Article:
The U.S. Department of Energy announced today that Ford has been approved for a $5.9 billion government loan to develop fuel-saving technologies that will reduce the nation's dependency on foreign oil. Ford, which is the only American automaker not to receive emergency federal aid, said that it intends to apply the loans on a variety of fuel-saving technologies.
These include the development of hybrid-electric systems, alternative-fuel power plants, direct-injection engines as well as new dual clutch transmissions, aerodynamic improvements and weight reduction measures through platform efficiencies and greater use of aluminum, magnesium and high-strength steel.
Ford also outlined its electric and hybrid car strategy that accelerates with the introduction of a pure battery electric (BEV) Transit Connect commercial van in 2010 and a BEV Focus in 2011, as well as a plug-in hybrid electric (PHEV) and next-generation hybrid electric vehicle (HEV) by 2012.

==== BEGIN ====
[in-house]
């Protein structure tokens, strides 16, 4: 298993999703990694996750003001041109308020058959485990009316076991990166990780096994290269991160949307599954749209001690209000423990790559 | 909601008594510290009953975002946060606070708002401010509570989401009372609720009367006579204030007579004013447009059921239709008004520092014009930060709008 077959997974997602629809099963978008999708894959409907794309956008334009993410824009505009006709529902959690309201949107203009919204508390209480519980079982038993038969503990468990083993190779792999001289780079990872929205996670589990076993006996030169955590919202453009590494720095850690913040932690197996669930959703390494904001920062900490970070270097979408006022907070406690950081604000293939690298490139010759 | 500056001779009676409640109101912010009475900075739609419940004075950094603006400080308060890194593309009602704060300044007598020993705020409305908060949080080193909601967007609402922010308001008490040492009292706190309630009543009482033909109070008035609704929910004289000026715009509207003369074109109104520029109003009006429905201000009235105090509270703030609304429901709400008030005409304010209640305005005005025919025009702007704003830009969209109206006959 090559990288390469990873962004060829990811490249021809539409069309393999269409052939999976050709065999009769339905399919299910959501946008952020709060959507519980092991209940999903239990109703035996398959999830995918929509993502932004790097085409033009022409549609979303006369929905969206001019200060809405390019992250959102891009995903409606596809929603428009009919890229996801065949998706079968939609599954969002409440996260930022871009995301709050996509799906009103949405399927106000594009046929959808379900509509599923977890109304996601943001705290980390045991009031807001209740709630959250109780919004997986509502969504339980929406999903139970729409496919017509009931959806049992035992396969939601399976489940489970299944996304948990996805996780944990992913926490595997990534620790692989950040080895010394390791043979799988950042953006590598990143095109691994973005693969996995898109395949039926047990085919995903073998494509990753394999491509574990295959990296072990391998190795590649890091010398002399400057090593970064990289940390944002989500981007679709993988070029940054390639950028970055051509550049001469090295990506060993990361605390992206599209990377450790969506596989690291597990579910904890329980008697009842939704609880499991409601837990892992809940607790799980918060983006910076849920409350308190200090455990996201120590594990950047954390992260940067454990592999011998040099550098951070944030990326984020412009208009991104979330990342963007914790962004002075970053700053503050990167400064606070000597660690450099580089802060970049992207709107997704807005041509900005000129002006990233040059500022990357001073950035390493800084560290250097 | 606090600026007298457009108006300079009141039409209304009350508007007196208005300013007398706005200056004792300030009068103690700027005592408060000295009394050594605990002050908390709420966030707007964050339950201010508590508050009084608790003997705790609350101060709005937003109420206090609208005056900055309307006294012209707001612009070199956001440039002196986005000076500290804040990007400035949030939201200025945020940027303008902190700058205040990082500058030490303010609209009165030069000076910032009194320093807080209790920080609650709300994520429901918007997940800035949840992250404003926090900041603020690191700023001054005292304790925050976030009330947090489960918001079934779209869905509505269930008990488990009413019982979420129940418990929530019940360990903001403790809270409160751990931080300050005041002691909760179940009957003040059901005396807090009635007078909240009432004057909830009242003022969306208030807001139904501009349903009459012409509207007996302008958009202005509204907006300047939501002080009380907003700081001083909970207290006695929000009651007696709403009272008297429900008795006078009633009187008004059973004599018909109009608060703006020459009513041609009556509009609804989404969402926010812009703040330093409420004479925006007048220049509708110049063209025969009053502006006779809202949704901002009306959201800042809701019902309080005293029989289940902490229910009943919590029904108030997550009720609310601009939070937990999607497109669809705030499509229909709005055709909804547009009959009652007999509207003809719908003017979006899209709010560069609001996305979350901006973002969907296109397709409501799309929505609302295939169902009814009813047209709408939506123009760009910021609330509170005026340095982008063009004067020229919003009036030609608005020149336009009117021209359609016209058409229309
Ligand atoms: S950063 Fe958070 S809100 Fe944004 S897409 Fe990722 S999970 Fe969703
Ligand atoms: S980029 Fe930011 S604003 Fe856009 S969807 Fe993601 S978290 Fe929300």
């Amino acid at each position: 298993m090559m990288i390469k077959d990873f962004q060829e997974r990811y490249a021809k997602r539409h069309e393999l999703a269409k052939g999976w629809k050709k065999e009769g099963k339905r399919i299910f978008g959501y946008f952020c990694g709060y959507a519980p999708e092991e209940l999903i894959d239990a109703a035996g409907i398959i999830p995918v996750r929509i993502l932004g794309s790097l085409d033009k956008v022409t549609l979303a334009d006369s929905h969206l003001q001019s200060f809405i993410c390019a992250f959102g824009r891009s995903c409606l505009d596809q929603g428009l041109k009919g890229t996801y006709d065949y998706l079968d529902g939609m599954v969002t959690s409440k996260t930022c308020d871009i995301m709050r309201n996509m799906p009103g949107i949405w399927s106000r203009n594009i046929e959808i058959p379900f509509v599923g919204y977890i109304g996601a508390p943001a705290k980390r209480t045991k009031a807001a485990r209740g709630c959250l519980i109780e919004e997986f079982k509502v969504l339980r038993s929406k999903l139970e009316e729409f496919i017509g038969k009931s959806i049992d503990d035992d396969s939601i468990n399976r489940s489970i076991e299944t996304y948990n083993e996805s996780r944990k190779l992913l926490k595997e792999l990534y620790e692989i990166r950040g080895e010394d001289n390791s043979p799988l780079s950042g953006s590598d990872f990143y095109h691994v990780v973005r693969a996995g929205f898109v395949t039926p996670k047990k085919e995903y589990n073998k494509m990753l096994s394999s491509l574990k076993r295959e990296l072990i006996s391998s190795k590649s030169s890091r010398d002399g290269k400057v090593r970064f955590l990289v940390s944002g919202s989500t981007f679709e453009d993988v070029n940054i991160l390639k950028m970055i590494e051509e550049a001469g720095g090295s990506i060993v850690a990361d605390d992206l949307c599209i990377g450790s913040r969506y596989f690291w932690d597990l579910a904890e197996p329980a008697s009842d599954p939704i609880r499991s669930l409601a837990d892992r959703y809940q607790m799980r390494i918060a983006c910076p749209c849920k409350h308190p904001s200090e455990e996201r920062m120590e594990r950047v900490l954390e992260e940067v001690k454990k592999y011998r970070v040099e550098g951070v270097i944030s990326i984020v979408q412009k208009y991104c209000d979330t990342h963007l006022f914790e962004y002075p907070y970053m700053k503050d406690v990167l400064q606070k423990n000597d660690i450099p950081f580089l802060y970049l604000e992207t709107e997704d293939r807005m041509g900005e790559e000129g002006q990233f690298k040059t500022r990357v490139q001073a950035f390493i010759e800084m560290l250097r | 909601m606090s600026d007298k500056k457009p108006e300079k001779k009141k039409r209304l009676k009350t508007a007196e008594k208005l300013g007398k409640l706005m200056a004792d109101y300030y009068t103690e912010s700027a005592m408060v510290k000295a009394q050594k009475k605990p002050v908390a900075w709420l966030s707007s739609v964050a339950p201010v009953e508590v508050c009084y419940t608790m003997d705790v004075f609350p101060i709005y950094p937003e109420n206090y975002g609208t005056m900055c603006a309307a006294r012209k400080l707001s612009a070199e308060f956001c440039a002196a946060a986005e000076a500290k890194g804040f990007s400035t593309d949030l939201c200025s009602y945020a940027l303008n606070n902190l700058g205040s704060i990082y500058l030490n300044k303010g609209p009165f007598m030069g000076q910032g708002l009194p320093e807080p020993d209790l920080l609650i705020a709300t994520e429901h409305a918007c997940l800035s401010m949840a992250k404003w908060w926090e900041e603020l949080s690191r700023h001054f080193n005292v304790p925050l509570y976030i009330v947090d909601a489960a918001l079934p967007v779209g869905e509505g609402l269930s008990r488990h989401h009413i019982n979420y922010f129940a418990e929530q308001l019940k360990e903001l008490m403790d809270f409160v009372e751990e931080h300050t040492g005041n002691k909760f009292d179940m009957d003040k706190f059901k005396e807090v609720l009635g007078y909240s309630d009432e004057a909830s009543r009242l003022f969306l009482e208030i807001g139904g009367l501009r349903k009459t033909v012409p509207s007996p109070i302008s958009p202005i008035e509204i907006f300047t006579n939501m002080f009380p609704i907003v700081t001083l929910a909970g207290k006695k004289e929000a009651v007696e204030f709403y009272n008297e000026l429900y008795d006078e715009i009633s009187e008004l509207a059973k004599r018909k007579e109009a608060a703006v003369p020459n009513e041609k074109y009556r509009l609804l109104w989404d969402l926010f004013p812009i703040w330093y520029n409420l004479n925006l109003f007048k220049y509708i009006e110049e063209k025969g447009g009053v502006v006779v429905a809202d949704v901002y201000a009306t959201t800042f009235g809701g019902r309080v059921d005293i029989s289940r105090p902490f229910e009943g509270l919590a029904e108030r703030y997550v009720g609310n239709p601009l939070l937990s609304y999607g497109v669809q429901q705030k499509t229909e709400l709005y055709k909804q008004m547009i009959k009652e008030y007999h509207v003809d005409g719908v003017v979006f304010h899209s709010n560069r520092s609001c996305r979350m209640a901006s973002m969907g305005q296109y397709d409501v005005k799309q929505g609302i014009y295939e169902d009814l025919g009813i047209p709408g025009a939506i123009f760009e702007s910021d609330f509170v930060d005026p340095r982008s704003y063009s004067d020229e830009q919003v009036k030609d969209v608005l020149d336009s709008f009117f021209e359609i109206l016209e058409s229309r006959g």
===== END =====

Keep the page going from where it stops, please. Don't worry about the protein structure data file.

Both the electric Transit Connect, which Ford is developing with Smith Electric U.S and the electric Focus that will be produced in collaboration with Magna at the Michigan Assembly Plan, are expected to have a range of up to 100 miles or 160 kilometers.
"This green partnership between Ford and the U.S. government will help accelerate the development of advanced technologies for even better fuel efficiency and emissions," said Ford President and CEO Alan Mulally. "Ford is absolutely committed to fuel economy leadership with every new model we introduce. In fact, we plan to invest nearly $14 billion in advanced technology vehicles in the next seven years."
"Our partnership with the Department of Energy also will help retool our U.S. plants more quickly to produce fuel efficient vehicles and help meet the new, rigorous fuel-economy requirements," Mulally concluded.